The effects of growth can be understood using intuition about the coalescent model. Including exponential growth in our coalescent model increases the mean waiting time for coalescent events compared to the constant-size case (Figure 6). Therefore, the probability that the target T coalesces more recently than the divergence time tD decreases, and the number of type 2 lineages jD that enter into the ancestral population increases. Both of these factors increase the probability that T will survive to the ancestral population and, therefore, the probability that T will coalesce first with a type 2 or type 1–2 lineage. This explains the reduction in ℙ(C1) observed for the growth model. Similarly, the decrease in E[S2S1] under the exponential growth model compared to the constant-size model can be explained by the longer coalescent waiting times. The expected waiting time E[T1] until T coalesces with a type 1 lineage increases; however, the expected waiting time E[T2] until T coalesces with a type 2 or type 1–2 lineage decreases because the longer waiting times in population 2 result in a larger number of type 2 lineages surviving to the ancestral population. Both the increase in E[T1] and the decrease in E[T2] lead to a reduction in E[S2S1] since E[S2S1] ∝ E[T2] − E[T1].

Figure 6

The effect of population growth on coalescent waiting times. Increasing the present-day size N(0) of a population while holding the size N(tD) at time tD fixed increases the mean waiting time for each coalescence event.

Discussion

We have introduced a theoretical model of genotype imputation accuracy, employing the coalescent framework to model the ancestry of an imputation target haplotype and a set of reference haplotypes. We examined an imputation algorithm that chooses the reference haplotype with the most similar genealogical history to the target as the template for imputation, and we used the expected coalescence time between the target and template haplotypes to predict the expected number of incorrectly imputed sites in the target.

Framing imputation in a coalescent model has two major benefits. First, the coalescent model enables the derivation of analytical formulas for imputation accuracy. These formulas provide a computationally fast method for studying accuracy across a range of imputation study design variables, and they facilitate the interpretation of observed relationships between imputation accuracy and demographic parameters in terms of well-understood properties of the coalescent model. Second, the coalescent allows complex modeling of population histories, so that a variety of relationships between the reference and target populations can be considered. Here we presented a simple model with a single study population and a single external population. However, this basic model can be extended to more complicated imputation scenarios by specifying different demographic settings for the coalescent. For example, the model can be reformulated to include multiple external populations, each with a unique number of available haplotypes and a distinctive divergence time from the study population. Equations analogous to the ones derived in this article can be computed for the more complicated model and used to determine the optimal imputation reference panel when several external panels are available.

We used the model to study the effect of population subdivision on imputation accuracy, employing a two-population divergence model to compare internal reference panels drawn from the same source population as the target to external panels from a distinct population. To quantify imputation accuracy, we focused on two quantities: (1) ℙ(C1), the probability that a target lineage on which genotypes are to be imputed coalesces first with a lineage from the internal panel, and (2) E[S2S1], the expected difference in the number of imputation errors between the external and internal reference panels.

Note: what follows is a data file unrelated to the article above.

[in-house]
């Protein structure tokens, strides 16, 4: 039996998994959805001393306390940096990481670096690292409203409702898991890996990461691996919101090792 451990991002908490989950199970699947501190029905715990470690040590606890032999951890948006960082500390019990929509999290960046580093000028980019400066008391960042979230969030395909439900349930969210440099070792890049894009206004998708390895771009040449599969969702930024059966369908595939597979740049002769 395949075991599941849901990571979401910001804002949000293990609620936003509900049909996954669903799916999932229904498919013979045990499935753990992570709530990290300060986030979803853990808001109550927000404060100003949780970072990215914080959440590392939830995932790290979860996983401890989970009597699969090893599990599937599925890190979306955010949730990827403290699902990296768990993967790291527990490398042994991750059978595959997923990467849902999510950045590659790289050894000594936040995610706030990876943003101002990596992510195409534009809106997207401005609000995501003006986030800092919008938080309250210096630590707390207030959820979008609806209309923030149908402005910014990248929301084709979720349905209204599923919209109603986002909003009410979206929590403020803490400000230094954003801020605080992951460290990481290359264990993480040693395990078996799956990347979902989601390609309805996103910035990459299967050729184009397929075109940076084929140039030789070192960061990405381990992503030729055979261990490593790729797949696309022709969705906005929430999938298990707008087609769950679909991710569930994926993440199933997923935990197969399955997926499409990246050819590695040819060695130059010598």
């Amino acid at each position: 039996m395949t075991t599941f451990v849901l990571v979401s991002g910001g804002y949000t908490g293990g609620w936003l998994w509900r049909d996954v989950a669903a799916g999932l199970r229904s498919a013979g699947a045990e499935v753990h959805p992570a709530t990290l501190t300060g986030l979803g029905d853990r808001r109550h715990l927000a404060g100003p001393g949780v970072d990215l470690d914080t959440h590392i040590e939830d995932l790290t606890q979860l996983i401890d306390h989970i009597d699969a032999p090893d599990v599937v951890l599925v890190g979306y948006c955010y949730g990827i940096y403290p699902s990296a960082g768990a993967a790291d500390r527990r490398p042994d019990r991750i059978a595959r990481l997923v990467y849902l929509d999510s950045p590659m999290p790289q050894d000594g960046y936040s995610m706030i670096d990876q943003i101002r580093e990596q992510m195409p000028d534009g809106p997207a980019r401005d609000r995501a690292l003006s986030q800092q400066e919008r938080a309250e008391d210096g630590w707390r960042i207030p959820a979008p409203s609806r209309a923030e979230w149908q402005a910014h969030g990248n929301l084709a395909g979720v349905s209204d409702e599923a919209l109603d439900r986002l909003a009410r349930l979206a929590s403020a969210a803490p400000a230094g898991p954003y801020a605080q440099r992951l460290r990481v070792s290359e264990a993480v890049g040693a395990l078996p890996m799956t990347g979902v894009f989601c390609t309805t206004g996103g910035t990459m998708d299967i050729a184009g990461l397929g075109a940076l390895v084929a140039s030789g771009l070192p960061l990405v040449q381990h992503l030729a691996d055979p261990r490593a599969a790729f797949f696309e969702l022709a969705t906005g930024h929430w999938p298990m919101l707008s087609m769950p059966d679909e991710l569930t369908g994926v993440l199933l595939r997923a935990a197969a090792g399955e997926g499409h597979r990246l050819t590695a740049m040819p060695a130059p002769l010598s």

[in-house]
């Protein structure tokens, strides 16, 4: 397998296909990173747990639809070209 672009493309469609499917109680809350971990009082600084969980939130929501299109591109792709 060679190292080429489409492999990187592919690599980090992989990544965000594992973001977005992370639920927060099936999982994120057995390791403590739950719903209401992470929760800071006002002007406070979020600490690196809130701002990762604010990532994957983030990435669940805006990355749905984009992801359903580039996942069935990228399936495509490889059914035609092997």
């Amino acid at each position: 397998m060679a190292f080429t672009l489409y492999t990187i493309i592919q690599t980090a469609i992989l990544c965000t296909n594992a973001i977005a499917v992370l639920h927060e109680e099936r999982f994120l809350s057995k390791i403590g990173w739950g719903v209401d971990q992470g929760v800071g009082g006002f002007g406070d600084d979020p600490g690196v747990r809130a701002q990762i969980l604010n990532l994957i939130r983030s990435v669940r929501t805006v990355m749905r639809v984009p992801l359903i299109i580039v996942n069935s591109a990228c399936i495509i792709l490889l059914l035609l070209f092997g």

We have interpreted ℙ(C1) as the probability that the internal reference panel is optimal and results in fewer expected imputation errors at a locus than the external panel. ℙ(C1) has two additional interpretations. First, a reasonable imputation strategy is to augment an available external panel with internal reference haplotypes. In this setting, ℙ(C1) is the probability that the target lineage will coalesce first with one of the additional internal lineages. Thus, ℙ(C1) can be interpreted as the probability that imputation accuracy improves by augmenting the existing external reference panel with internal haplotypes. A second alternative interpretation of ℙ(C1) is obtained by considering imputation on a genome-wide scale, rather than at a single locus. In a genome-wide context, ℙ(C1) can be viewed as the fraction of sites in the genome that are more accurately imputed by the internal reference panel than by the external reference panel.

The model predicts that even when an internal reference panel is considerably smaller than an external panel, the internal panel is nearly always optimal in the sense that it contains the haplotype with the closest genealogical history to the target. Furthermore, the probability of optimality for the internal panel, ℙ(C1), increases as the divergence time increases. For populations of constant size, a large external reference panel can provide approximately the same accuracy as a modestly sized internal reference panel if the divergence time is small (E[S2] ≈ E[S1]). As the divergence time increases, a small internal reference panel results in increasingly more accurate imputation compared to the large external panel. The expected improvement in imputation accuracy for a smaller internal panel becomes less pronounced if the populations experience exponential growth following the divergence. Thus, exponential growth attenuates the effect of the divergence time, improving the relative performance of an external reference panel in terms of both optimality probability and expected imputation accuracy when compared to populations of constant size.